Upon Nothing

By John Wilmot, Earl of Rochester 1647–1680 John Wilmot, Earl of Rochester
Nothing! thou Elder Brother ev’n to Shade,
That hadst a Being ere the World was made,
And (well fixt) art alone, of Ending not afraid.
Ere Time and Place were, Time and Place were not,
When primitive Nothing something straight begot,
Then all proceeded from the great united . . . What?
Something, the general Attribute of all,
Sever’d from thee, its sole Original,
Into thy boundless Self must undistinguish’d fall.
Yet Something did thy mighty Power command,
And from fruitful Emptiness’s Hand
Snatch’d Men, Beasts, Birds, Fire, Air, and Land.
Matter the wicked’st Offspring of thy Race,
By Form assisted, flew from thy Embrace,
And rebel Light obscur’d thy reverend dusky Face.
With Form and Matter, Time and Place did join;
Body, thy Foe, with thee did Leagues combine
To spoil thy peaceful Realm, and ruin all thy Line.
But Turn-coat Time assists the Foe in vain,
And, brib’d by thee, assists thy short-liv’d Reign,
And to thy hungry Womb drives back thy Slaves again.
Though Mysteries are barr’d from laic Eyes,
And the Divine alone, with Warrant, pries
Into thy Bosom where Truth in private lies:
Yet this of thee the Wise may freely say,
Thou from the Virtuous nothing tak’st away,
And, to be Part with thee, the Wicked wisely pray.
Great Negative! how vainly would the Wise
Enquire, define, distinguish, teach, devise,
Didst thou not stand to point their dull philosophies?
Is, or is not, the Two great Ends of Fate,
And, true or false, the Subject of Debate,
That perfect or destroy the vast Designs of Fate;
When they have rack’d the Politician’s Breast,
Within thy Bosom most securely rest,
And, when reduced to thee, are least unsafe and best?
But Nothing,—why does Something still permit
That sacred Monarchs should at Council sit,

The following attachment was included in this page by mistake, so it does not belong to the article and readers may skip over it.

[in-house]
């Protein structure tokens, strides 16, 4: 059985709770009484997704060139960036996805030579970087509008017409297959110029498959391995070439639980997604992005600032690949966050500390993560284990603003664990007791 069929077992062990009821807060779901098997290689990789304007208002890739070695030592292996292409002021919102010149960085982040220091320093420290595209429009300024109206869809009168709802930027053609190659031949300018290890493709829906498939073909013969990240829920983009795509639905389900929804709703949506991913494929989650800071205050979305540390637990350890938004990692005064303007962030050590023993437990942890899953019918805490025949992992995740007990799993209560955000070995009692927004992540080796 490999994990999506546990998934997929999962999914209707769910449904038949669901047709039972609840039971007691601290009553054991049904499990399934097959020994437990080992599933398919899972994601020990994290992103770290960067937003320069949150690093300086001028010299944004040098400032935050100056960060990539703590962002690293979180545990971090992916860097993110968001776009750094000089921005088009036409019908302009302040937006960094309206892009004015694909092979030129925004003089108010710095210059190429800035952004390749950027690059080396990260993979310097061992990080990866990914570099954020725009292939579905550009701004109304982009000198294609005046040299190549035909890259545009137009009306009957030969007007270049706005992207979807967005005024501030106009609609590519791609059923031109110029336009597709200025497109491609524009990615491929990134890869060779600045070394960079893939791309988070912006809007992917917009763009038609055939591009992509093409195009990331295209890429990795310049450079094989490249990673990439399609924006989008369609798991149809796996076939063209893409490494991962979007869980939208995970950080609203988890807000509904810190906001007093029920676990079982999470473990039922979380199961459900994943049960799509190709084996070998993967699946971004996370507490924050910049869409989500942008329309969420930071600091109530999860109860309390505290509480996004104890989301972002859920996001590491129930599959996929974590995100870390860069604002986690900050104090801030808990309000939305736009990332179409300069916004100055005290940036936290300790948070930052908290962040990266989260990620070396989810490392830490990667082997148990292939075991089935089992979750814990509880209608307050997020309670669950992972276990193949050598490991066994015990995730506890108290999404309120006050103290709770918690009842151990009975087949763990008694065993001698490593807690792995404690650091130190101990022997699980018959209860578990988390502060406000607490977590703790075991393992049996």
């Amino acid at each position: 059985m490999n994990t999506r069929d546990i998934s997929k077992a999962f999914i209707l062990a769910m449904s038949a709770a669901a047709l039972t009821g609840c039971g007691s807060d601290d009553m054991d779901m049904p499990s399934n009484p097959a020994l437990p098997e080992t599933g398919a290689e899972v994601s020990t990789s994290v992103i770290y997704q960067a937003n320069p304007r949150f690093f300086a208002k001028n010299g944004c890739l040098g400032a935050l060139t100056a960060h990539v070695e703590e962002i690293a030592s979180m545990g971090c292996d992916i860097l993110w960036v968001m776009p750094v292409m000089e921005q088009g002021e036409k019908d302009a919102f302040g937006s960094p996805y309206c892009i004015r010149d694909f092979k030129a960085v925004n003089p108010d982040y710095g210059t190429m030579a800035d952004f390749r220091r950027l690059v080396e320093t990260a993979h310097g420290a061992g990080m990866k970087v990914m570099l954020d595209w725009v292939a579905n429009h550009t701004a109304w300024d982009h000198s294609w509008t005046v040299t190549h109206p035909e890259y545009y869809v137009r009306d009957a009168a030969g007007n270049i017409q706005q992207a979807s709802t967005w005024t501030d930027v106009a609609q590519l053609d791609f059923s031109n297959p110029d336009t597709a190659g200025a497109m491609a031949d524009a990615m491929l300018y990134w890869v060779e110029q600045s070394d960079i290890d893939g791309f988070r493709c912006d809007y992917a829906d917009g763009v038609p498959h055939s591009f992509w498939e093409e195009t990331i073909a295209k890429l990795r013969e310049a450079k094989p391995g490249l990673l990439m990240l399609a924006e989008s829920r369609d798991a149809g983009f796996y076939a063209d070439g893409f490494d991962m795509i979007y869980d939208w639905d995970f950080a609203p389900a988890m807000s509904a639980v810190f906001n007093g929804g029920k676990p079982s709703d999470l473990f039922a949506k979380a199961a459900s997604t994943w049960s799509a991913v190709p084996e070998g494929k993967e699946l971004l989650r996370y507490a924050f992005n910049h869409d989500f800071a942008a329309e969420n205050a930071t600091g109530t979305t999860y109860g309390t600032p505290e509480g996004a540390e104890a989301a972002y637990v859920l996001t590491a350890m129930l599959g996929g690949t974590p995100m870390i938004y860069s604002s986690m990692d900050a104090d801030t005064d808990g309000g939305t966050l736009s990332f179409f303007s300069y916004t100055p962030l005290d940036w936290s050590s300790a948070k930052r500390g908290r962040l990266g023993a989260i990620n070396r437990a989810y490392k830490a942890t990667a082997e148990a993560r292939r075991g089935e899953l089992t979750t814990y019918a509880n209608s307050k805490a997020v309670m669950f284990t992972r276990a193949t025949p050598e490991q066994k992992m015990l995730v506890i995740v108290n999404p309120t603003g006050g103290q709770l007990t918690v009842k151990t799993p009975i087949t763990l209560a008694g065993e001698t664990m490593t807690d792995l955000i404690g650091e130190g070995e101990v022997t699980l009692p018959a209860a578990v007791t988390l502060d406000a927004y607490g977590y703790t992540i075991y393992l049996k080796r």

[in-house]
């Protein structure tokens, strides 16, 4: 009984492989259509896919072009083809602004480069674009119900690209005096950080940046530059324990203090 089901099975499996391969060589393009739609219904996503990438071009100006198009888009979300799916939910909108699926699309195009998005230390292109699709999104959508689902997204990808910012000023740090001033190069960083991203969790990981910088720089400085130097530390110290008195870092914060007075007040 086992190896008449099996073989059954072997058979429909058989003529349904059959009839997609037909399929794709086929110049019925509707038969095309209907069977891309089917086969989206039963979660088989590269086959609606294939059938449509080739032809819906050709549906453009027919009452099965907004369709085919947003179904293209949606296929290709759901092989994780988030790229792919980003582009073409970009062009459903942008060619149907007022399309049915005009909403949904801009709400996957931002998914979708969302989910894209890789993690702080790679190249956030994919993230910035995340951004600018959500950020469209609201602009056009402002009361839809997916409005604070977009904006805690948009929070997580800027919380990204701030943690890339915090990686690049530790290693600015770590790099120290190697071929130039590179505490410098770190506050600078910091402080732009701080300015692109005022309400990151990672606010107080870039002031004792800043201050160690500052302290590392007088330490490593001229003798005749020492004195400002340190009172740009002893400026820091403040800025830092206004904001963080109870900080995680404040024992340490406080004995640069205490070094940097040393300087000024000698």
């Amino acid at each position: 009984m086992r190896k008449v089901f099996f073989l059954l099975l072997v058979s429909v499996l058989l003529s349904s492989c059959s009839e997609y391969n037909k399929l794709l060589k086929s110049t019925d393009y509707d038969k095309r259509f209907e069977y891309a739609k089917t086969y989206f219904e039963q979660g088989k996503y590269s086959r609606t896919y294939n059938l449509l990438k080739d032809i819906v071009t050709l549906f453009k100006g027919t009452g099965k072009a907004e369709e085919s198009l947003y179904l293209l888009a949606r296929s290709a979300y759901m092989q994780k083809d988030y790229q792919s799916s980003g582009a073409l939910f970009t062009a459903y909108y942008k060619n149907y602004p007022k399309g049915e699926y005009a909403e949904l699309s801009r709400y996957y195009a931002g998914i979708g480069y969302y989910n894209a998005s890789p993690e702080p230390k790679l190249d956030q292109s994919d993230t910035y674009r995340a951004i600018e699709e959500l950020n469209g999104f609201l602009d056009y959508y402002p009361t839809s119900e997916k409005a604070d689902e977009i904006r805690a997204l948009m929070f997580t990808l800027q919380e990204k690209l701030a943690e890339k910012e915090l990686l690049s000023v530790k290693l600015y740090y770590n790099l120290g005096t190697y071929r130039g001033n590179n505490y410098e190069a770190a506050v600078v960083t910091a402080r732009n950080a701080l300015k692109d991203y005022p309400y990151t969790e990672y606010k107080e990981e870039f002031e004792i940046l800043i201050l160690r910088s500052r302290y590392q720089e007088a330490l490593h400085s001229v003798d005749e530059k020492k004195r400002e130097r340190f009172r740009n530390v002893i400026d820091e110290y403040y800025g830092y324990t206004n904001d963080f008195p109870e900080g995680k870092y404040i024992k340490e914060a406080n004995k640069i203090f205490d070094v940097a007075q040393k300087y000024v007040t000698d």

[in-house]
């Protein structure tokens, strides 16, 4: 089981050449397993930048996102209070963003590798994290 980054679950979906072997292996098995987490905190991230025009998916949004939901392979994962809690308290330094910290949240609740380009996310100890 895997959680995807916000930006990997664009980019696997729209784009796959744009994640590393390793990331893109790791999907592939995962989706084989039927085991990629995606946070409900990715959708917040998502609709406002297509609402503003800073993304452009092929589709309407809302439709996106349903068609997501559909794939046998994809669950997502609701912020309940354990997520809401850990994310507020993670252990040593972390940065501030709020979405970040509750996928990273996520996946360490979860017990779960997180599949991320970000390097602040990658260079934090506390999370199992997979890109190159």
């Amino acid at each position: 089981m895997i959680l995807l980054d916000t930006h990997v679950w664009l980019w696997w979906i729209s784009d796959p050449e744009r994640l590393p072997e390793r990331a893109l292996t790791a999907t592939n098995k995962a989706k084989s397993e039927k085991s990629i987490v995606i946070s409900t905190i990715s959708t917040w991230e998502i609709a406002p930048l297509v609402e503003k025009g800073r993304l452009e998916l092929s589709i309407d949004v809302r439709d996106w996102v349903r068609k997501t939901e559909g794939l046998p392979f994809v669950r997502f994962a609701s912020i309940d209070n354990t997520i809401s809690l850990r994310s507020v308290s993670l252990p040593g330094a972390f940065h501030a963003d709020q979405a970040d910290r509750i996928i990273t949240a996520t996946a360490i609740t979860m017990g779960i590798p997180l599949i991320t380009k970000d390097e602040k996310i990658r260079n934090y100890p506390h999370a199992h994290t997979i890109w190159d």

With Persons highly thought at best for Nothing fit?
Whilst weighty Something modestly abstains
From Princes’ Coffers and from Statemen’s Brains,
And Nothing there, like stately Nothing, reigns.
Nothing who dwell’st with Fools in grave disguise
For whom they reverend Shapes and Forms devise.
Lawn Sleeves, and Furs, and Gowns, when they, like thee, look wise.
French Truth, Dutch Prowess, British Policy,
Hibernian Learning, Scotch Civility,
Spaniards’ Dispatch, Danes’ Wit, are mainly seen in thee.
The great Man’s Gratitude to his best Friend,
Kings’ Promises, Whores’ vows, towards thee may bend,
How swiftly into thee, and in thee ever end.

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Poet John Wilmot, Earl of Rochester 1647–1680


SCHOOL / PERIOD 17th Century

Subjects Arts & Sciences, Philosophy, Humor & Satire, Social Commentaries, History & Politics

Poetic Terms Rhymed Stanza


John Wilmot, second Earl of Rochester and Baron of Adderbury in England, Viscount Athlone in Ireland, infamous in his time for his life and works and admired for his deathbed performance, was the cynosure of the libertine wits of Restoration England. He was anathematized as evil incarnate and simultaneously adored for his seraphic presence, beauty, and wit, even from his first appearance at the court of Charles II. This . . .

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SUBJECT Arts & Sciences, Philosophy, Humor & Satire, Social Commentaries, History & Politics


SCHOOL / PERIOD 17th Century

Poetic Terms Rhymed Stanza

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Originally appeared in Poetry magazine.

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